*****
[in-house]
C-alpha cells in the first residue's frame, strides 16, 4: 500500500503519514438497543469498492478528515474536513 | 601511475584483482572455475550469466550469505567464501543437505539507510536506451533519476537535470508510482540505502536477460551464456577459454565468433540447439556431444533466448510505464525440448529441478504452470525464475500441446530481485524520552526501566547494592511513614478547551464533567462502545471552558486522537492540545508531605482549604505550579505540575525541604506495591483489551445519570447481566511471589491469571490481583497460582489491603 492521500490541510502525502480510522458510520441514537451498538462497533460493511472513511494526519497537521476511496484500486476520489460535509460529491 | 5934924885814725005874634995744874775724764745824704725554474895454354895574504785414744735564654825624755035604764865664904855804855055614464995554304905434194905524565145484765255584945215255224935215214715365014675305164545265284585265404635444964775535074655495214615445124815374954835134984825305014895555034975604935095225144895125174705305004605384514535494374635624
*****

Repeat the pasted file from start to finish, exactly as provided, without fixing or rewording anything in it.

[in-house]
C-alpha cells in the first residue's frame, strides 16, 4: 500500500503519514438497543469498492478528515474536513 | 601511475584483482572455475550469466550469505567464501543437505539507510536506451533519476537535470508510482540505502536477460551464456577459454565468433540447439556431444533466448510505464525440448529441478504452470525464475500441446530481485524520552526501566547494592511513614478547551464533567462502545471552558486522537492540545508531605482549604505550579505540575525541604506495591483489551445519570447481566511471589491469571490481583497460582489491603 492521500490541510502525502480510522458510520441514537451498538462497533460493511472513511494526519497537521476511496484500486476520489460535509460529491 | 5934924885814725005874634995744874775724764745824704725554474895454354895574504785414744735564654825624755035604764865664904855804855055614464995554304905434194905524565145484765255584945215255224935215214715365014675305164545265284585265404635444964775535074655495214615445124815374954835134984825305014895555034975604935095225144895125174705305004605384514535494374635624